Market borrowings are playing an increasing role in financing the fiscal deficit, while that of small savings has been on the decline. This can have implications on the fiscal deficit.

Small savings form a significant part of internal liabilities of the central government, and net accretions through small savings schemes finance a part of the fiscal deficit. But, as a share of total liabilities, and as a share of financing fiscal deficit, the significance of small savings has been dwindling. The burden of financing the fiscal deficit is, therefore, falling more and more upon market loans.

This tendency has some implications for the cost of financing the deficit. In an extreme situation, net market loans may have to be even higher than the fiscal deficit, as in 2007-08 when net market loans amounted to Rs.1.31 lakh crore against the fiscal deficit of Rs. 1.27 lakh crore. The trend during the current fiscal portends the possibility of such a risk.

Strictly speaking, whether a particular order of increase in fiscal deficit is financed through market loans or small savings, it does not matter for the level of fiscal deficit, because it represents only a substitution of one method of borrowing by another. The real fiscal risk arises out of how the government is going to handle the shift to market loans.

The total internal liabilities of the central government has increased from Rs.24.35 lakh crore in 2006-07 to an estimated Rs. 41.82 lakh crore in 2011-12. The liabilities on account of small savings and provident funds increased from Rs. 5.39 lakh crore to only Rs. 6.09 lakh crore. As a result, the share of small savings component as percentage of total internal liabilities came down from 22.1 per cent to 14.4 per cent.


The Government comes into possession of small savings as contractual savings of the public, which are not part of the Consolidated Fund of India.

Interest rates on small savings tend to remain somewhat sticky for two reasons. Small savings products such as PPF and certificates are not market-related, and hence are not akin to market borrowings of the government. Small savings deposits are similar to bank deposits, but these rates are not set by commercial considerations.

Since these are government liabilities, and the rates are not volatile, they are both free of credit risk and market risk.

The small savings products serve more the purpose of a social safety net, where general social security system is still weak. In the recent past, downward-sticky small savings rates have become much more regressive, taxing middle class wealth to finance the widening fiscal deficit.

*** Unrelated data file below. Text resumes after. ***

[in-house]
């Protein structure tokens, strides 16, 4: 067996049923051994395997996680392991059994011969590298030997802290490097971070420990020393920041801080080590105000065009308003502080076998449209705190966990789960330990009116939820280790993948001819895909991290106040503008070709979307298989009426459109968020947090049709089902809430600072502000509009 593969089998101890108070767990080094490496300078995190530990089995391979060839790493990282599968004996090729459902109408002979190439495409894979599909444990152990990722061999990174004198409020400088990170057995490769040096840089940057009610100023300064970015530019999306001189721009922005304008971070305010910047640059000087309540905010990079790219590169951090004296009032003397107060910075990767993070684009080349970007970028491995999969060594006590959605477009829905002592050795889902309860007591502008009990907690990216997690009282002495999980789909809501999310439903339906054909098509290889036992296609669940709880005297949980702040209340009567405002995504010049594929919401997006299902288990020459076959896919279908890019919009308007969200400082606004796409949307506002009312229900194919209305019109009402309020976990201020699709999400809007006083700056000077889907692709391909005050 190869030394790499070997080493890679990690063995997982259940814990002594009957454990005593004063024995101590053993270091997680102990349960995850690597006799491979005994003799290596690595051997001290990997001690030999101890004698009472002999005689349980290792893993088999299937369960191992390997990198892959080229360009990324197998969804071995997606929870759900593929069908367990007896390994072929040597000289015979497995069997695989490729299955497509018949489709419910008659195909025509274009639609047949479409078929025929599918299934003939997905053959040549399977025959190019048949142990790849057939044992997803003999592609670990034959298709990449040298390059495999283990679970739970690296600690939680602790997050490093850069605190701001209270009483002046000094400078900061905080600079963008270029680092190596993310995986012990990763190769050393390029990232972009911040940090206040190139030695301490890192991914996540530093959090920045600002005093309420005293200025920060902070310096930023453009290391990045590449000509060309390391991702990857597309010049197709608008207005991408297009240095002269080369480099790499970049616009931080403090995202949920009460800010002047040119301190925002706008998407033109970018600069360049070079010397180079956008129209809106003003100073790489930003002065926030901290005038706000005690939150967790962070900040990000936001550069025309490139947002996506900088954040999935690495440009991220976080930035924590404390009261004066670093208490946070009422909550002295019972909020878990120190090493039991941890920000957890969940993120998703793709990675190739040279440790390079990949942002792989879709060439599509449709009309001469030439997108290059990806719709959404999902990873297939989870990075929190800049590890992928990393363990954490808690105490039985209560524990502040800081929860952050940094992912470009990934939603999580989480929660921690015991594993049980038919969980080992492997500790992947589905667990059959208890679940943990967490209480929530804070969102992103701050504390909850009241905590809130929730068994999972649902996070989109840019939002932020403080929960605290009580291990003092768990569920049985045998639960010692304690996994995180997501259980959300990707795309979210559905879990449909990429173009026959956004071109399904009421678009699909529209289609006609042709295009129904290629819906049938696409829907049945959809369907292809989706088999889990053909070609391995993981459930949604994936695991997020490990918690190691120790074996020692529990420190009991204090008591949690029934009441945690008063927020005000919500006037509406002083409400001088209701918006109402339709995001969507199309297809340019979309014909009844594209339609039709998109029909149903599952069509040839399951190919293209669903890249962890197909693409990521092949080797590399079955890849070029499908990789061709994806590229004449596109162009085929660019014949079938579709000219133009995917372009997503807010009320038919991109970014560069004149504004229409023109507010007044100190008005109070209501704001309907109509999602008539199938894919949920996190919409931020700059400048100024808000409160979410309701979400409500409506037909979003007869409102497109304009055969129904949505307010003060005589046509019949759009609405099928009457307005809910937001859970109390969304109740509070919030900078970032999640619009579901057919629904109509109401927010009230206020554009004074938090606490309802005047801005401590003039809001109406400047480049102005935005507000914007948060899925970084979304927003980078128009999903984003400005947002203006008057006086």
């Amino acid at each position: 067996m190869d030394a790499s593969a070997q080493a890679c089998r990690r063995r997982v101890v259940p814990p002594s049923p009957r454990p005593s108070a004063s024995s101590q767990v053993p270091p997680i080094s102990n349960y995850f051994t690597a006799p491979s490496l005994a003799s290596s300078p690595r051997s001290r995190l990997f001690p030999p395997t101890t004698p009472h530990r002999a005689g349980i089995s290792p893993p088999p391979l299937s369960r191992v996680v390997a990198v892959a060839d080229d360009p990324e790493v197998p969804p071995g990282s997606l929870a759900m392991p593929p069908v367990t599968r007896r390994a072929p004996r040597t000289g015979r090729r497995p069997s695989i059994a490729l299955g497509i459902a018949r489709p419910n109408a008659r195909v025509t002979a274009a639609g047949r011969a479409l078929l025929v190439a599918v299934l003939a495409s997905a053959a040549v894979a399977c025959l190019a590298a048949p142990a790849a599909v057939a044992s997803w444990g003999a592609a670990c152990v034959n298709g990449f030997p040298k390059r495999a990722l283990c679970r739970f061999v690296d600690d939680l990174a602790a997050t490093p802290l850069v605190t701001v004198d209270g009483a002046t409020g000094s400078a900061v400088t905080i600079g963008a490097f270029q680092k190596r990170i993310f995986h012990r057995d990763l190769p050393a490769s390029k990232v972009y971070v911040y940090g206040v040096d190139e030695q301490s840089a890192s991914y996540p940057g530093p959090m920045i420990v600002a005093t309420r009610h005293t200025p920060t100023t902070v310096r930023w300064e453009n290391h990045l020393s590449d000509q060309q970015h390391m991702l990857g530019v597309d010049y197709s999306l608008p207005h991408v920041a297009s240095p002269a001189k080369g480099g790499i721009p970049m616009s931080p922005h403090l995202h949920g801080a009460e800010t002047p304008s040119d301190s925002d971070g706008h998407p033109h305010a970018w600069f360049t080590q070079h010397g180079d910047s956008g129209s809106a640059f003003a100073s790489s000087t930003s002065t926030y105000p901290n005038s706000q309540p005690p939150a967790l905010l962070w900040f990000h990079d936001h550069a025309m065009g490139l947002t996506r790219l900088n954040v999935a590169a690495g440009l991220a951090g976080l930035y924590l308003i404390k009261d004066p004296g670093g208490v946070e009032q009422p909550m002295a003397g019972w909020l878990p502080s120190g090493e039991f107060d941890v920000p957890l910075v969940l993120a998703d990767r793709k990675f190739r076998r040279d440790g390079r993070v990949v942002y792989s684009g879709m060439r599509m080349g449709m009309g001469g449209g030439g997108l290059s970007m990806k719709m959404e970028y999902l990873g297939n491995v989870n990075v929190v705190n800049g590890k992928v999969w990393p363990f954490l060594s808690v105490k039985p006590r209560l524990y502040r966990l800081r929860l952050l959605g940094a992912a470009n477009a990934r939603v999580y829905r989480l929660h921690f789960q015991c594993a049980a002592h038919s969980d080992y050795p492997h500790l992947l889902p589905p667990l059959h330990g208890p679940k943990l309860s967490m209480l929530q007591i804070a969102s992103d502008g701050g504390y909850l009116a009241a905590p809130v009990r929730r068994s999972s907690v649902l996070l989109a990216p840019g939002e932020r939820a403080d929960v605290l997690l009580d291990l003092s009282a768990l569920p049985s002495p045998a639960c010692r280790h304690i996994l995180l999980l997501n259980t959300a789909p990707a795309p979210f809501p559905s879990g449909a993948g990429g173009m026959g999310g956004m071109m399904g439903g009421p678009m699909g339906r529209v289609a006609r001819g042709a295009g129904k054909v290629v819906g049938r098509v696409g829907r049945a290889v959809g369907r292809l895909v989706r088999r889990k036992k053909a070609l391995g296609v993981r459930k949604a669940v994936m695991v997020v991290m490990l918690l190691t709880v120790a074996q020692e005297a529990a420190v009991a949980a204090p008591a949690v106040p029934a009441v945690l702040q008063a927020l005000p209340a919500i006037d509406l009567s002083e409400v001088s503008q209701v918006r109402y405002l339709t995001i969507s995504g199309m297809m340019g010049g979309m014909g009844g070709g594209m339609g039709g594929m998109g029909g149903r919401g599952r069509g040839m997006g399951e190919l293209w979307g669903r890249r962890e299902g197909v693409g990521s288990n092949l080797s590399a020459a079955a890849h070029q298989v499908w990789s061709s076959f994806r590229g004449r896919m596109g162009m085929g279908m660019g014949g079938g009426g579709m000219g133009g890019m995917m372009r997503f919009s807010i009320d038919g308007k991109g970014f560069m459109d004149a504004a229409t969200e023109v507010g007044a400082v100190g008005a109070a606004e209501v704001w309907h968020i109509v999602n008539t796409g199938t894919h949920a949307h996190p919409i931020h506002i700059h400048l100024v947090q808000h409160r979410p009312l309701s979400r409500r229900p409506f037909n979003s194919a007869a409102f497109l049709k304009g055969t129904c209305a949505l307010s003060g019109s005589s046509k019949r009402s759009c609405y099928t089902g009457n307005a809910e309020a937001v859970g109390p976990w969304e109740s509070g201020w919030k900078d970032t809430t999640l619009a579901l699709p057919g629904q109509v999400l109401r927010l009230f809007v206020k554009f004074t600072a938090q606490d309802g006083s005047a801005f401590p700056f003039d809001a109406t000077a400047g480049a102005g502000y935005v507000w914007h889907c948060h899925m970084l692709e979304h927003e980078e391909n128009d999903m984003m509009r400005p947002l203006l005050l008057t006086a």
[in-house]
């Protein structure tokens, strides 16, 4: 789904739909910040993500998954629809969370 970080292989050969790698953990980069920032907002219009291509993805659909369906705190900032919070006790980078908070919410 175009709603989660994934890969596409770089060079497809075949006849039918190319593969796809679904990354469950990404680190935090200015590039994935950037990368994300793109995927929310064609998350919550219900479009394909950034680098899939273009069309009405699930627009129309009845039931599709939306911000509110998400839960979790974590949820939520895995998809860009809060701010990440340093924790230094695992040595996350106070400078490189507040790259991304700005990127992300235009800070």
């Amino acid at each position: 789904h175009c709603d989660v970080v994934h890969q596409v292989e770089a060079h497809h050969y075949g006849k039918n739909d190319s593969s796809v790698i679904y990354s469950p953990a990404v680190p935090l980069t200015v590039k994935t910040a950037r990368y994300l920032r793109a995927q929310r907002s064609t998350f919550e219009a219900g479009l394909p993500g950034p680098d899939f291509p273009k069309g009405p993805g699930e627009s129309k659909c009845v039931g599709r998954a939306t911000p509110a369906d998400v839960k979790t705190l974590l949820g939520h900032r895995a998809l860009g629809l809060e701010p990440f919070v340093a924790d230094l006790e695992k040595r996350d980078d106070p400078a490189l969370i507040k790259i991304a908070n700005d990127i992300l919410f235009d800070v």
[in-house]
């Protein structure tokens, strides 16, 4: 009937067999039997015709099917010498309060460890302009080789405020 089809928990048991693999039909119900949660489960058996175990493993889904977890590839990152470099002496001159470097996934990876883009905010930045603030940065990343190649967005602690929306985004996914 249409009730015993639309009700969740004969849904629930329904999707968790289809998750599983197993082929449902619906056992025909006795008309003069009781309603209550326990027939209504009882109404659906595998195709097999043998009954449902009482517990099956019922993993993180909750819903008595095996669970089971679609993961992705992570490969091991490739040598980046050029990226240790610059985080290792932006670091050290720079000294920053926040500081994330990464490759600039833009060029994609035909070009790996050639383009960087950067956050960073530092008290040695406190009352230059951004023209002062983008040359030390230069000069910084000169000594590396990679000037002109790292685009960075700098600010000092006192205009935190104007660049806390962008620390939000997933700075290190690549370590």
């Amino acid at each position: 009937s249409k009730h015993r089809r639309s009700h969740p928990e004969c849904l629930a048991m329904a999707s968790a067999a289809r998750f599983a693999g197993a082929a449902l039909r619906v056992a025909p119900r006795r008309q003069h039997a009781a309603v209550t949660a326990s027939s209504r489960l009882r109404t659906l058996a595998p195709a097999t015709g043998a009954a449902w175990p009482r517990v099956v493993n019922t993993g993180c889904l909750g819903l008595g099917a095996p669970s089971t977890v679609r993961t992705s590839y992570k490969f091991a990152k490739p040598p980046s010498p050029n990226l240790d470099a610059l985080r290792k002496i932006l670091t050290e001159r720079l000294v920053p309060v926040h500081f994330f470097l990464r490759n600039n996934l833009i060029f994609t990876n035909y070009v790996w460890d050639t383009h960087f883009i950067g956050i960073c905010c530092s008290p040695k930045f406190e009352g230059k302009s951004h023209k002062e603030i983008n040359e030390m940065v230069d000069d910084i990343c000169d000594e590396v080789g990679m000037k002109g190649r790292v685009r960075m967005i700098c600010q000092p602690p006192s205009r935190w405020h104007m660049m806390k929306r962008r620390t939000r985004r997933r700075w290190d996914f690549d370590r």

The Way Forward

While the Finance Ministry is poised to accept the Ms Shyamala Gopinath Committee's recommendations, these should be implemented in such a manner that (i) as far as possible, fresh accretions to small savings are at least sufficient to cover the repayment obligations arising year after year; (ii) the burden on market loans year after year should be allowed to increase in a gradual manner without causing disruptions in the market and market interest rates.

While the Gopinath committee had recommended discontinuation of Kisan Vikas Patra, it should be noted that KVP constitutes a chunk of about 25.6 per cent of small savings liabilities. The National Savings Certificates, too, account for a major share. The Committee had proposed increase in the ceiling on annual subscriptions to Public Provident Fund (PPF) from Rs 70,000 to Rs 1 lakh.

This would be a welcome step, since PPF accounts for a small 5.1 per cent of liabilities. It represents true long-term savings of the community and has social security value.

The key question relates to deposits offered on post office savings. Such deposits account for about 60 per cent of total small savings liabilities, but the rates offered on these deposits remained sticky since 2003.

Ideally, since these deposits are akin to bank deposits, with an additional feature of being both credit risk-free and market risk-free, it would be best to let these rates move in accordance with some benchmark bank deposit rate, such as the rate offered by the State Bank of India, or have the rate indexed to a weighted average of deposit rates of comparable maturity of some three to five major public sector banks. This will avoid any serious fluctuations in accretions through these deposits.

(The author is Director, EPW Research Foundation. The views are personal.

(This article was published on October 13, 2011)
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